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A weak open on Wall Street as Italy's rates soar
US stocks fall as Italy's short-term borrowing costs shoot higher, signaling investor worry
By The Associated Press

NEW YORK (AP) ' U.S. stocks opened lower Wednesday as more ominous signs emerged about the debt maelstrom in Europe.

The Dow Jones industrial average fell 66 points, or 0.5 percent, to 12,509 in early trading. Caterpillar, 3M and Home Depot had the biggest losses among the 30 stocks in the Dow.

The Standard & Poor's 500 index fell 7 points, or 0.6 percent, to 1,317. The Nasdaq composite fell 17 points, or 0.6 percent, to 2,826.

The U.S. market still hasn't decided how to react to the bailout of Spanish banks, which was announced over the weekend. The bailout was meant to soothe markets, but U.S. stocks plunged anyway on Monday. The market rallied on Tuesday, but that was less about Europe and more about a Federal Reserve leader hinting that the Fed could pump more money into the ailing U.S. economy.

Key details have yet to be worked out, including how European leaders will come up with the $125 billion they say they can lend, and how Spain could pay the money back.

Spain's 10-year borrowing rate inched up to 6.69 percent from Tuesday's 6.67 percent. When the interest rate rises, it means the government is being forced to pay more to persuade investors to buy its bonds; other countries have been forced to seek bailouts when their borrowing rates hit 7 percent.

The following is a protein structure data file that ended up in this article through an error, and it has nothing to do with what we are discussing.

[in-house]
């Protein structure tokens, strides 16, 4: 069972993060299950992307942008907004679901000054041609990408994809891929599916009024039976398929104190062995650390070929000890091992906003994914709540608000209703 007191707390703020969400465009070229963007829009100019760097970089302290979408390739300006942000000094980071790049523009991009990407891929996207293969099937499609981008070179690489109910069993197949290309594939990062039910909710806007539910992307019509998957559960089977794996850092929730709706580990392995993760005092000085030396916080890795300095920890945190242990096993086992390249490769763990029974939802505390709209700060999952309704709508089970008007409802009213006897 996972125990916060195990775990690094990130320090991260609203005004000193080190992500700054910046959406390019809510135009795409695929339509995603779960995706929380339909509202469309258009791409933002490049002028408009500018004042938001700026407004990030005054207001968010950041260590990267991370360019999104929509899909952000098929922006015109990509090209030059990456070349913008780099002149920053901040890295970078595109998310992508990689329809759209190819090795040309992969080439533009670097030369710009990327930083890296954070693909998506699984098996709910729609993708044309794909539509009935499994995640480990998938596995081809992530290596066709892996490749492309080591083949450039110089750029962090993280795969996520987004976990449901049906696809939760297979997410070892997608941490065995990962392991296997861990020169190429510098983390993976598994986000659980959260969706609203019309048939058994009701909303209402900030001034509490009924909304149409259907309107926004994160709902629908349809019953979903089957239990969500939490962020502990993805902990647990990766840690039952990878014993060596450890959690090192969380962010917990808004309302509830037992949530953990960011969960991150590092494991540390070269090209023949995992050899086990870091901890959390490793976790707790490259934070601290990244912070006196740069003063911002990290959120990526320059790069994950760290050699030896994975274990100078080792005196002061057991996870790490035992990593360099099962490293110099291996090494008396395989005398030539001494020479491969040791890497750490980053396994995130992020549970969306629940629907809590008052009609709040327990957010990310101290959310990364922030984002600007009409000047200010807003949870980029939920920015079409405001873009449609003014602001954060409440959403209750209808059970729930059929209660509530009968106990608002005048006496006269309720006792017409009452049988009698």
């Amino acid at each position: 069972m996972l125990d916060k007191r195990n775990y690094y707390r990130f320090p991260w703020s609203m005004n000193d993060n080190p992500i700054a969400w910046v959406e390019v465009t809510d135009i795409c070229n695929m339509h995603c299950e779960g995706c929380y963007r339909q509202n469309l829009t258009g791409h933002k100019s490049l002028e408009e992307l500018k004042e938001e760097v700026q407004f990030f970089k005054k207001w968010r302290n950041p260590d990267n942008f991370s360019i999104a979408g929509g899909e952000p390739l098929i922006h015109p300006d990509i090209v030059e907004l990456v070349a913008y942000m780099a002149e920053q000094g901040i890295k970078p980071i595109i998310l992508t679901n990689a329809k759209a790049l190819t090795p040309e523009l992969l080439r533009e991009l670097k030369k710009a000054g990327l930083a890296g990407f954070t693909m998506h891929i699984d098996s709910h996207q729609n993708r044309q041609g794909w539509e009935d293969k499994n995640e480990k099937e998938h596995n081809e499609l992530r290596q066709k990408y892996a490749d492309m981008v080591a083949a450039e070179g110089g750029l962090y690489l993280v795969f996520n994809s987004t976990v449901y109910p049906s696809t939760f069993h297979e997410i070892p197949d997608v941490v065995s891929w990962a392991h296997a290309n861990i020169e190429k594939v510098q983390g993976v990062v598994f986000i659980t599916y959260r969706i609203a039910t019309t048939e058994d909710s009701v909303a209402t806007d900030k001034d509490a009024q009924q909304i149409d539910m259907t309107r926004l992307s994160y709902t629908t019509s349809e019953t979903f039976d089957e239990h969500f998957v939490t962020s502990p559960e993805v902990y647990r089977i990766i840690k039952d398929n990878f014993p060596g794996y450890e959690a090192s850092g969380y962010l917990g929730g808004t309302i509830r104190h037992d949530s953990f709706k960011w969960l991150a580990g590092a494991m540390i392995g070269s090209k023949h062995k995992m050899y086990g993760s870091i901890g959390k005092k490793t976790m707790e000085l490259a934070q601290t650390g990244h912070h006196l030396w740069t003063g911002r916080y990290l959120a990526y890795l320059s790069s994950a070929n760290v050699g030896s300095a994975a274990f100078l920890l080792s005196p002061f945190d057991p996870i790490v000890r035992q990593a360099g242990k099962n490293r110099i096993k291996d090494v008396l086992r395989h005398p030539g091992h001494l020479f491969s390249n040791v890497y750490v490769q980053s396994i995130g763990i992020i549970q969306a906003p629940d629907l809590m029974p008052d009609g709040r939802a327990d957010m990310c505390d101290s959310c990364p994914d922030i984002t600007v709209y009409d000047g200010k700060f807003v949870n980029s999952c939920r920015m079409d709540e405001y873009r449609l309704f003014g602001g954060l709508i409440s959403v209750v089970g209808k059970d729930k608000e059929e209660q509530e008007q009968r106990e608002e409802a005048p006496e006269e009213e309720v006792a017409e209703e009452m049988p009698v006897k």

The newest point of worry for investors was Italy, which some fear could be the next domino to fall in Europe's government debt crisis. The country's 10-year borrowing rate rose to 6.12 percent from 5.94 percent the day before.

In another unnerving sign, Italy held a sale of 12-month bonds, a warm-up for Thursday's weightier long-term debt auction, and had to pay interest of 3.972 percent, up sharply from 2.34 percent last month. That's a sign that investors' confidence in country's finances is slipping.

The interest rate on the U.S. 10-year Treasury note fell to 1.63 from 1.66 percent. That means investors are plowing money into one of the few places where they think it will be safe, with the U.S. government.

The losses on the stock market were broad. Of the 10 industry groups in the S&P 500 index, only one rose, health care. Those stocks are usually considered relatively safe places to park money since they pay big dividends and are less vulnerable to swings in the economy. Materials, industrial and energy stocks, which depend heavily on economic growth, fell the most.

Some of the companies moving in early trading:

' Computer maker Dell jumped 52 cents, nearly 4 percent, to $12.49, a day after announcing that it plans to pay its first stock dividend. It was the biggest gain of any stock in the S&P 500 index.

' JPMorgan Chase rose nearly 1 percent in early trading, before CEO Jamie Dimon's testimony to Congress over the bank's surprise trading loss. It was up 13 cents, or 0.4 percent, just before testimony began.

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